Inclusion in motion - People with and without disabilities together in games and sports
By Dr Florian Pochstein (Ludwigsburg University of Education)
If you ask children why they practise sports, they will give you a variety of different reasons. "It makes me strong and my muscles grow" is just as much a part of it as "it gives me a chance to really work out" or simply "because it's fun and I get to be with my friends". Individual differences and perceptions are of course present, but basically sports and exercise seem to appeal to all children (and also many young people) intrinsically, i.e. from the deepest inside. In the course of growing up, priorities shift. Extrinsic reasons, competing motives and necessities become more important and stronger, one could also say: everyday life with work and family takes its toll. Sports and exercise then no longer just happen, but have to be planned and integrated into everyday life (Fuchs, 2003). In addition to measures of organised sports, the creation of spaces for physical activity in the city also plays an important role (Funke-Wienecke & Klein, 2008).
But back to the children mentioned in the beginning. Whether the children interviewed have a disability or not is mostly irrelevant for the answers. The motives for doing sports, for physical activity in general, are almost completely congruent. And why not? Sports is a part of life that is not unknown to people with disabilities. For a long time now, there have been offers that enable this group of people to participate in sports in organised structures (e.g. in sports clubs) in the areas of popular, competitive or also rehabilitation sport. In a previous issue of this magazine, Tiemann (2019a) traced the lines of development and described the anchoring of the right of persons with disabilities to participate in recreational, leisure and sporting activities in Article 30 of the UN Convention on the Rights of Persons with Disabilities (UN CRPD) (United Nations, 2006). And of course, children with disabilities also engage in sports in their free time, independent of fixed club structures, organised entirely by themselves when playing football in the park, playing and frolicking around in the playground or within their families with parents and/or siblings. Especially in the last aspect, sports groups of persons with and without disabilities are automatically active together.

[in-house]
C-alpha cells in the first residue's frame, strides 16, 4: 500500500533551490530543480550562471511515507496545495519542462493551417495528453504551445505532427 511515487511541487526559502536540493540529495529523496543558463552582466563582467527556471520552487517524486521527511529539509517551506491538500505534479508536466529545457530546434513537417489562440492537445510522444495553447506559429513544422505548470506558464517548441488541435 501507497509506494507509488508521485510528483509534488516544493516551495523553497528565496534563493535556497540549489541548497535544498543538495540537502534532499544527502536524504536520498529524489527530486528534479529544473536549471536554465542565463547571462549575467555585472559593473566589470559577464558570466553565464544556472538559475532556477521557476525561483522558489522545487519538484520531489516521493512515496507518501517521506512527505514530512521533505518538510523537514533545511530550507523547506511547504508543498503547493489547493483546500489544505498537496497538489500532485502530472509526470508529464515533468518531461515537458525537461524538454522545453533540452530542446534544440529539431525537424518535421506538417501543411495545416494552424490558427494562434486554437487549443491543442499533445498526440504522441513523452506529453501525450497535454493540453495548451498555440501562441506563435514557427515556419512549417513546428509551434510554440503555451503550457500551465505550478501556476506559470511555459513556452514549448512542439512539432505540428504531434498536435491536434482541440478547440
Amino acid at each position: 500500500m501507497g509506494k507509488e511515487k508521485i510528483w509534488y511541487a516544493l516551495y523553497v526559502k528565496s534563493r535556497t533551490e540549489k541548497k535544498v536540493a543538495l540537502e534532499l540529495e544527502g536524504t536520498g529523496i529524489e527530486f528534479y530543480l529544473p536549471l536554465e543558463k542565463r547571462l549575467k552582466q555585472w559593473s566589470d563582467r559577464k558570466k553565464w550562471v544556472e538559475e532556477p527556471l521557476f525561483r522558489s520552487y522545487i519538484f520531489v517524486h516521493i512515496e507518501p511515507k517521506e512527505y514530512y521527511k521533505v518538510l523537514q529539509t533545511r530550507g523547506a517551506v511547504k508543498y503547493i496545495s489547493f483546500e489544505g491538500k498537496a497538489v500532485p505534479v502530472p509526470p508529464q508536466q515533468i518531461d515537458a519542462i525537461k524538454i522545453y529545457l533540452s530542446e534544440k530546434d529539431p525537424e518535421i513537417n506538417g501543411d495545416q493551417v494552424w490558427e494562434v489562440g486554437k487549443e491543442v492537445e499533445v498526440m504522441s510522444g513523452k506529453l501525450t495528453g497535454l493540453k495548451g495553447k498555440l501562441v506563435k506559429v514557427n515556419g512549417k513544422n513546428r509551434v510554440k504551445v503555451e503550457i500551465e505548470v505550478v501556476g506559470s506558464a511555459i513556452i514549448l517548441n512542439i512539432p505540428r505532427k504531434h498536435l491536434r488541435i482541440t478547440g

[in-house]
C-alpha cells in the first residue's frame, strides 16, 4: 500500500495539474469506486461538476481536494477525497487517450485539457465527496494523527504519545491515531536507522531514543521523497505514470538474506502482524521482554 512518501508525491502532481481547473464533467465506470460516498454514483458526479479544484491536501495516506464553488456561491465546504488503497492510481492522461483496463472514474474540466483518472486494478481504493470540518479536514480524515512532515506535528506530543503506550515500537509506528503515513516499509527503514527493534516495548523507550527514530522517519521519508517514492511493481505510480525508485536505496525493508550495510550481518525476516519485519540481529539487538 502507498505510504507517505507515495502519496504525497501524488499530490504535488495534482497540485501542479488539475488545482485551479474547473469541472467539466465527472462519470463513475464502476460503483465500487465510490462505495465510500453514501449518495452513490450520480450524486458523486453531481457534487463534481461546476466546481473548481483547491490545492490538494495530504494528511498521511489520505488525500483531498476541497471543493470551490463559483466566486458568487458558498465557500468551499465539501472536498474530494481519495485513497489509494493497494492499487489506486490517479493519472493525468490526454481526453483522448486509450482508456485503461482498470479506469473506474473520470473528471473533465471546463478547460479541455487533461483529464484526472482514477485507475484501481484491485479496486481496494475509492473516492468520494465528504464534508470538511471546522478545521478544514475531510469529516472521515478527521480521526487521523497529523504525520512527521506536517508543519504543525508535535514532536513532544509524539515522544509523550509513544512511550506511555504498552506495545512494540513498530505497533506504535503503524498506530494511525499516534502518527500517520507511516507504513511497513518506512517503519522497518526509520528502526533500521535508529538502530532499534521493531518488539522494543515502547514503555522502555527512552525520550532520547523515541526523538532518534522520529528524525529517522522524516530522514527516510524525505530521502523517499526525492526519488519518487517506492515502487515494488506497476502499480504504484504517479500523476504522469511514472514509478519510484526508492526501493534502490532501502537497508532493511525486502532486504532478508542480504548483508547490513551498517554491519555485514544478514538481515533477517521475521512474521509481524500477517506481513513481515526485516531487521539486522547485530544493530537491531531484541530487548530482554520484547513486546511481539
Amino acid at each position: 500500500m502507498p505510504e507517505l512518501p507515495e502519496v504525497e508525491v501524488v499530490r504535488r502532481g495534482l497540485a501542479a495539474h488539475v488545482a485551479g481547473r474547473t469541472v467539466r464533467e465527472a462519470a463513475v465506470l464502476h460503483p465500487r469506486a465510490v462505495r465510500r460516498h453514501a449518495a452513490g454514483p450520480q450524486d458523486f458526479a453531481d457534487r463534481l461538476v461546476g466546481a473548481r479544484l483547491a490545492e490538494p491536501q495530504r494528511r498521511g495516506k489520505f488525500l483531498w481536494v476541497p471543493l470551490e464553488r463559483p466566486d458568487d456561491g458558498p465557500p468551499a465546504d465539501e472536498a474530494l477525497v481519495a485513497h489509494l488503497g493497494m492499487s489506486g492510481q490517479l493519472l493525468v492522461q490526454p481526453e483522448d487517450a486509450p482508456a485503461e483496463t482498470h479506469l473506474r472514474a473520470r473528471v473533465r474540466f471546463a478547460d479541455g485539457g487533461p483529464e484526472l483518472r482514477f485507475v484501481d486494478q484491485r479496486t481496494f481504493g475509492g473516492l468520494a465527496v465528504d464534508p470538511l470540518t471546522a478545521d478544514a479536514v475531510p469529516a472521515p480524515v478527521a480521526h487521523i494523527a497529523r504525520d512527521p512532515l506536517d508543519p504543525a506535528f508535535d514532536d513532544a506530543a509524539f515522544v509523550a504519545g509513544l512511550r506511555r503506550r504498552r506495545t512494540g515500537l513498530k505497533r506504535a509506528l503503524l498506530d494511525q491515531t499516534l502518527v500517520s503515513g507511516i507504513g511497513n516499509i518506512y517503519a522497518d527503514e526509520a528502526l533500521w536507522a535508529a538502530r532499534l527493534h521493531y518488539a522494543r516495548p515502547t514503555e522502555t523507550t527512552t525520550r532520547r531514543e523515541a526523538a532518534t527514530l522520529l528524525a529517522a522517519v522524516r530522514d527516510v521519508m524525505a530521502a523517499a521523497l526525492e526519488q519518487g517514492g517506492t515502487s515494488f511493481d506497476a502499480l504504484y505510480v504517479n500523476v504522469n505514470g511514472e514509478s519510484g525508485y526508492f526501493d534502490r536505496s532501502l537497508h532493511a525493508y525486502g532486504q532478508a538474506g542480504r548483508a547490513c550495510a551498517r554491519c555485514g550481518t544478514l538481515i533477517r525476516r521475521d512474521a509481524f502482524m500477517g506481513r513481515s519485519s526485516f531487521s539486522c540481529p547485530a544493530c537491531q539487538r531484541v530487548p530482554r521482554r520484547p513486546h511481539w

But what about the joint physical activity of persons with and without disabilities in the organised structures of the German sports system? Is it possible to exercise the right to participation enshrined in the UNCRPD? And is it really the ideal way for people with and without disabilities to do sports together in a group? Can't (mustn't?) inclusion in sports start much earlier, namely from the moment when it is made possible for people with disabilities to participate in sporting activities at all? These fundamental questions and, above all, the resulting consequences are hotly debated both in academia and in sports practice. Without being able to go into more detail here about this discourse, which is far from over, it should be remembered that this discussion is also being conducted in a similar way in the education system. There are advocates of special schools as a legitimate and necessary form of education alongside inclusive school settings, because the safe spaces and special expertise of the teachers are an indispensable prerequisite for the development of the pupils. The opposing position is that "categorisation into special educational needs promotes generalising tendencies and thus stigmatisation, instead of prioritising the individual potential of each person" (Greve, 2021, p.4). For those interested in a more in-depth discussion of this issue in the school setting, we recommend the articles by Pochstein (2017), Tiemann (2019b) and Wocken (2011).